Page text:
Fuel isn’t cheap and every time you start the car, the needle on that gauge is heading in one direction. But, just like you might turn off the lights in a room when you don’t need them to save electricity costs, there are ways of reducing the amount of energy your car uses to get you where you’re going.
Love your car because a little love can go a long way to reducing the burden on your bank balance. In fact, a well maintained car can use 10 to 20% less fuel than an inadequately maintained one. Washing your car regularly for example won’t just make it sparkle in the sun - it’ll also streamline your ride. Regular servicing, ensuring your car is fitted with the best tyres for your regular driving conditions, maintaining the recommended tyre pressures and correct wheel alignment all also contribute to potential cost savings.
Your car will perform more economically if you travel at a more constant speed. Don't exceed the limits and, if your car is fitted with cruise control, consider using it. Driving faster doesn't necessarily mean you'll get to your destination sooner, and there are obvious safety issues. Driving at 100km/h instead of 110km/h, can cut about 13% off your fuel bill.
Try to drive more smoothly. Lay off the pedals when in more built up areas. Avoid accelerating hard from a stop, and instead let the car move off smoothly. Don't brake hard for corners and accelerate out. Slow down gently and negotiate and exit the corner on a light throttle. Your passengers will be grateful too.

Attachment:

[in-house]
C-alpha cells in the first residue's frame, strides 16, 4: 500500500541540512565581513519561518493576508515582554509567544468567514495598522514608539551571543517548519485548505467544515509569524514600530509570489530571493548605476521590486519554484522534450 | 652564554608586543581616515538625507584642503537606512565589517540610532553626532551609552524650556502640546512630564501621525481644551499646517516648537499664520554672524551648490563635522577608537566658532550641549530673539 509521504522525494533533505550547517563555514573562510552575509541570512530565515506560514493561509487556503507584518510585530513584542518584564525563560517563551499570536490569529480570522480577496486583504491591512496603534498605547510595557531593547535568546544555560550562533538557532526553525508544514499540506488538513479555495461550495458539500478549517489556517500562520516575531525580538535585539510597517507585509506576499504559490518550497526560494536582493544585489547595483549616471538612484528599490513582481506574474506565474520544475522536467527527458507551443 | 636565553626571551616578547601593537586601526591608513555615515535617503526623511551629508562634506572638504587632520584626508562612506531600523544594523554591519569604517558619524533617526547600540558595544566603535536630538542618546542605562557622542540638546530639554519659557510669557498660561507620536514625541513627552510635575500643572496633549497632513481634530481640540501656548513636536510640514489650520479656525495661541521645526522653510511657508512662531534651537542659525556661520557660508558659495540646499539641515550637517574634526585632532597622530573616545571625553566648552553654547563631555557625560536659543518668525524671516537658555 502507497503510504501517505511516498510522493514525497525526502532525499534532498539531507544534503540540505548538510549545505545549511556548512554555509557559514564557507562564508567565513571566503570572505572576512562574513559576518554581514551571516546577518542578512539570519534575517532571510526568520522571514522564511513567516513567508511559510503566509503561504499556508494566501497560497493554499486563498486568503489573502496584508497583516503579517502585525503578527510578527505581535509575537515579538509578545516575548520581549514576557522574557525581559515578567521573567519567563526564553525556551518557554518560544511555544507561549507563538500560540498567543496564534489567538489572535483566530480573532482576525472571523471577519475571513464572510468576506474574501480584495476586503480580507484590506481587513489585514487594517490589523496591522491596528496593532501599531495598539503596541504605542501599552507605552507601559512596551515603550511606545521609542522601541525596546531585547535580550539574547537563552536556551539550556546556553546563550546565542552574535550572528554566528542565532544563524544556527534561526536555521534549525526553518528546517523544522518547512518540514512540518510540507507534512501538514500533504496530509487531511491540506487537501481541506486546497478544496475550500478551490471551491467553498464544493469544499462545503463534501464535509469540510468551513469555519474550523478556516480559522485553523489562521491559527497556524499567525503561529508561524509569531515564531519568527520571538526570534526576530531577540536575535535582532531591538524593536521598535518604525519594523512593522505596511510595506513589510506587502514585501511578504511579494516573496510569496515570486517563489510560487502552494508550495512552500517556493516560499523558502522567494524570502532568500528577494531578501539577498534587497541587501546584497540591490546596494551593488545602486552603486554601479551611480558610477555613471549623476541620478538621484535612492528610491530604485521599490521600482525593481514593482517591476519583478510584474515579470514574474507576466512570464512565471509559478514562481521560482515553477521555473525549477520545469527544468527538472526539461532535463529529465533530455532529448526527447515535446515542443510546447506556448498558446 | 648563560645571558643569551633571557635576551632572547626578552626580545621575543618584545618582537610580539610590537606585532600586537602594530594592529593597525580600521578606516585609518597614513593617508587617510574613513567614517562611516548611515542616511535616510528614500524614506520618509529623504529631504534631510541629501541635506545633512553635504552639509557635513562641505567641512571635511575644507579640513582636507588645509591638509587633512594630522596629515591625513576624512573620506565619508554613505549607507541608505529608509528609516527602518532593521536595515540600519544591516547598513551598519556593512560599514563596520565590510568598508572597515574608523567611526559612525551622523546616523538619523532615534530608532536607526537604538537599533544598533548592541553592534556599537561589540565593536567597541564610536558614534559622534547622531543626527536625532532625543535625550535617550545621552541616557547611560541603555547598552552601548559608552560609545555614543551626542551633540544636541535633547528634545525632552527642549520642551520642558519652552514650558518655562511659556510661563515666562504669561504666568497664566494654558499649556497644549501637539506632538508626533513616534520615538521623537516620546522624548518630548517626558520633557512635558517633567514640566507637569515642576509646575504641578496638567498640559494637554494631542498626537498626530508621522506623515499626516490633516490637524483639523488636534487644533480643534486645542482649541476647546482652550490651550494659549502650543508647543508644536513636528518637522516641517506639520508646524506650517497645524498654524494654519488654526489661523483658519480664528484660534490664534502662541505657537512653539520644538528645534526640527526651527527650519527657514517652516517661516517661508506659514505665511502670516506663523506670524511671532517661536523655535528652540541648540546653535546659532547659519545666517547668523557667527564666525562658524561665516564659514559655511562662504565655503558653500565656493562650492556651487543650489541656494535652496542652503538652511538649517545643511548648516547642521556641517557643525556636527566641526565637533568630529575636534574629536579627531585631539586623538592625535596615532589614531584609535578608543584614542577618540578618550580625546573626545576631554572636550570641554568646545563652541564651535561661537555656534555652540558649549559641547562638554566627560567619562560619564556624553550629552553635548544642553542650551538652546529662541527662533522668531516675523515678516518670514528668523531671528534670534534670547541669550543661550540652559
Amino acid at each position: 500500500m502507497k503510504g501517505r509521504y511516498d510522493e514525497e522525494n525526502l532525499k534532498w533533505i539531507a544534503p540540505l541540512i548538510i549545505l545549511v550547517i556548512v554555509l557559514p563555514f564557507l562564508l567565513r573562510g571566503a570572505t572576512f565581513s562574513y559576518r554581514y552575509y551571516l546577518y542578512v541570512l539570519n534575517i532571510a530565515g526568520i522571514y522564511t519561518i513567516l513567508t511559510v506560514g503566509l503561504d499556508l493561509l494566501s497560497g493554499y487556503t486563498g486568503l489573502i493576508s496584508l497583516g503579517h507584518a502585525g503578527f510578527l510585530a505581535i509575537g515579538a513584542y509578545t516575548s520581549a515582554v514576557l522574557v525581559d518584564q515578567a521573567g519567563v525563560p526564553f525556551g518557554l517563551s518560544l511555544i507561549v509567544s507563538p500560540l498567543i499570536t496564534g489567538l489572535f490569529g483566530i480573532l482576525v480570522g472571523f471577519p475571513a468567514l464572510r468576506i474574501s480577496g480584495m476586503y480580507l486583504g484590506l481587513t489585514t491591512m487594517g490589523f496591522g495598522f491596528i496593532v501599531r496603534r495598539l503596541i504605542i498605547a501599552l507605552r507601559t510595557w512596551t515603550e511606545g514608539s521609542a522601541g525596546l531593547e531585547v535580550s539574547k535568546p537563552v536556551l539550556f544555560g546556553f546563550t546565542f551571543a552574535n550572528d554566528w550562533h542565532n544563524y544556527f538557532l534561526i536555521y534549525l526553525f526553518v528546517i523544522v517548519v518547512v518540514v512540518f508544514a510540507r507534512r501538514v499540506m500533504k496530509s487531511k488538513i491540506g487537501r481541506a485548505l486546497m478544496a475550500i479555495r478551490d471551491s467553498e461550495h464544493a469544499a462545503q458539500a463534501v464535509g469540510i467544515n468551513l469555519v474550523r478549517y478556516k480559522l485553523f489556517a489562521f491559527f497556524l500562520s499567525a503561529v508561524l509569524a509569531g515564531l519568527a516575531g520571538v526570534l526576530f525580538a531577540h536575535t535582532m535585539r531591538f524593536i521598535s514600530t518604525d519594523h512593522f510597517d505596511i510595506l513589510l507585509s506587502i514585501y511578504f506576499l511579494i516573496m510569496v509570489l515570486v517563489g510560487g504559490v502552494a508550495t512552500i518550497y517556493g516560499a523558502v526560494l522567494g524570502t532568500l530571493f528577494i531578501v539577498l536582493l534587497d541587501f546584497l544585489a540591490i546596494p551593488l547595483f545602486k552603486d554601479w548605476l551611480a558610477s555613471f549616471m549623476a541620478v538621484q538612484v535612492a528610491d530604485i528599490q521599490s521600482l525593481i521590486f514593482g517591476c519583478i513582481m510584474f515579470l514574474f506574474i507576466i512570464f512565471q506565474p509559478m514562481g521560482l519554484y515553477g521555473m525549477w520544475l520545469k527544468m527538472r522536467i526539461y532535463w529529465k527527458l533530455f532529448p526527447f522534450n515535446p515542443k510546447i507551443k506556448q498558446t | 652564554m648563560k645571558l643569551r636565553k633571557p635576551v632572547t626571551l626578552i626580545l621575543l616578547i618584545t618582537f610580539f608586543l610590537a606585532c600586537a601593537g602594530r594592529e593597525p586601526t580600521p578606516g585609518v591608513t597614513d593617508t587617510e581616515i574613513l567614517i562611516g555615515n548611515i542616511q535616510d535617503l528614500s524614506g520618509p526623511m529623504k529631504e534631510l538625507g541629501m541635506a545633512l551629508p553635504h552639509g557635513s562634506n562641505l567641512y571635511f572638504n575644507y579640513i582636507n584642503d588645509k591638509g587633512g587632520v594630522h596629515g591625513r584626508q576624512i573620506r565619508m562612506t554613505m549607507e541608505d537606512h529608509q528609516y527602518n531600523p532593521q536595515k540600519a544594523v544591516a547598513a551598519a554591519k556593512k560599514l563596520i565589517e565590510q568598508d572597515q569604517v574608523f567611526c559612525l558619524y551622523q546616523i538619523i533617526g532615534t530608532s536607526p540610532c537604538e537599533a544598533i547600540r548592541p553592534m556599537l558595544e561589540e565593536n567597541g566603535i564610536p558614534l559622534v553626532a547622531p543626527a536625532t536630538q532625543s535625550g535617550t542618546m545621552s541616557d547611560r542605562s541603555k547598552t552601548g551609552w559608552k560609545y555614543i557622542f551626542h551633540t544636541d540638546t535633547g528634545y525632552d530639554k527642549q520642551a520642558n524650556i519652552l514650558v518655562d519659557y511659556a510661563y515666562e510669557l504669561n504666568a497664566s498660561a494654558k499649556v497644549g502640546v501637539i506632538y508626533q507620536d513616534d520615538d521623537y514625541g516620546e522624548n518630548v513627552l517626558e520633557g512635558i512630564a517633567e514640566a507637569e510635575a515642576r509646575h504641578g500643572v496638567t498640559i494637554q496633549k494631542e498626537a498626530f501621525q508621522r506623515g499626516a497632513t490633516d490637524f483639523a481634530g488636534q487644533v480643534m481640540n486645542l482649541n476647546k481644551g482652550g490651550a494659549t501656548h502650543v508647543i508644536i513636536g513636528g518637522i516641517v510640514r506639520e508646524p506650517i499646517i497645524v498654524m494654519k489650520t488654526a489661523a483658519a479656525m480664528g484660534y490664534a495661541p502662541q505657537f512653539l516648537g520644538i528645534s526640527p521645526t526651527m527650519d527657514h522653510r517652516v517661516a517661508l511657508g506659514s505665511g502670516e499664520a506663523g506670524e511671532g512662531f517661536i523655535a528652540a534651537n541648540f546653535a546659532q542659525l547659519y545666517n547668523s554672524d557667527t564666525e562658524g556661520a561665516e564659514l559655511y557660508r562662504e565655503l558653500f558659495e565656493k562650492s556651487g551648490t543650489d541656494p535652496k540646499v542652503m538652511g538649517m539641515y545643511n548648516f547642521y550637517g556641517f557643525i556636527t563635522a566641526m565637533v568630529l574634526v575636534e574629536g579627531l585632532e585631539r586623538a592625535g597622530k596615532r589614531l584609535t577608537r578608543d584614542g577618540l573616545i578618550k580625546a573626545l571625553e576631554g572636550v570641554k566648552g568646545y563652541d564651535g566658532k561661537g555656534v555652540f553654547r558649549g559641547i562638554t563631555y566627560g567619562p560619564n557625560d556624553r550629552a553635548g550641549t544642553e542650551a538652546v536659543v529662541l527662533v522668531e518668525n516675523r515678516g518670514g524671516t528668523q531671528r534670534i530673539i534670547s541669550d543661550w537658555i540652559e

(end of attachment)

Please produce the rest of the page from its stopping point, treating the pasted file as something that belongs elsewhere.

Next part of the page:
Monitoring the road ahead and maintaining a safe following distance will prepare you for sudden stops in traffic flow and prevent late braking. Ease off the pedal if the traffic lights are about to change, the speed limit is about to lower, or you're approaching slow or stopped traffic.
If you drive an automatic, allow the transmission to change up early by accelerating on a light throttle and, if your car’s a manual, change gear early but don't labour the engine
You could save money off your annual fuel bill just by changing your approach to navigating hills. Lift off the throttle as you get to the crest of a hill and use the car's momentum to get you over the top. Build up speed before an uphill stretch.
Don’t overdo the air con. While it’s more fuel efficient to have it on than it is to have the windows down creating drag, constant use will increase your bill. You may need to find that balance of comfort and economy. Other features such as the rear window demist can also be a drain, so make sure you switch them off when they've done their job.
The heavier a vehicle is, the harder the engine has to work so keep your load down. Take those golf clubs and that sports gear out of the boot or remove the bike or roof racks when you're not using them.
There’s a reason that a lot of new vehicles are equipped with Auto Stop/Start systems. When conditions permit, it can stop and start the car in the blink of an eye to conserve that extra little bit of fuel. If you don’t have Stop/Start, avoid leaving your engine in idle for too long. If you have to drive in peak traffic, open up more space between you and the car ahead, to avoid constant braking.
About a third of New Zealand car trips are less than two kilometres in length and vehicles use more fuel when they're cold. Cut down on unnecessary driving and not only will you reduce your fuel bills, you’ll cut the chances of mechanical wear developing on your engine – and you’ll be able to contribute to better air quality at the same time!
With competitive fuel discounting in some areas of the country, always take note of the price at the stations in your area. Some are cheaper than others. At the same time, take advantage of fuel discount options like AA Smartfuel.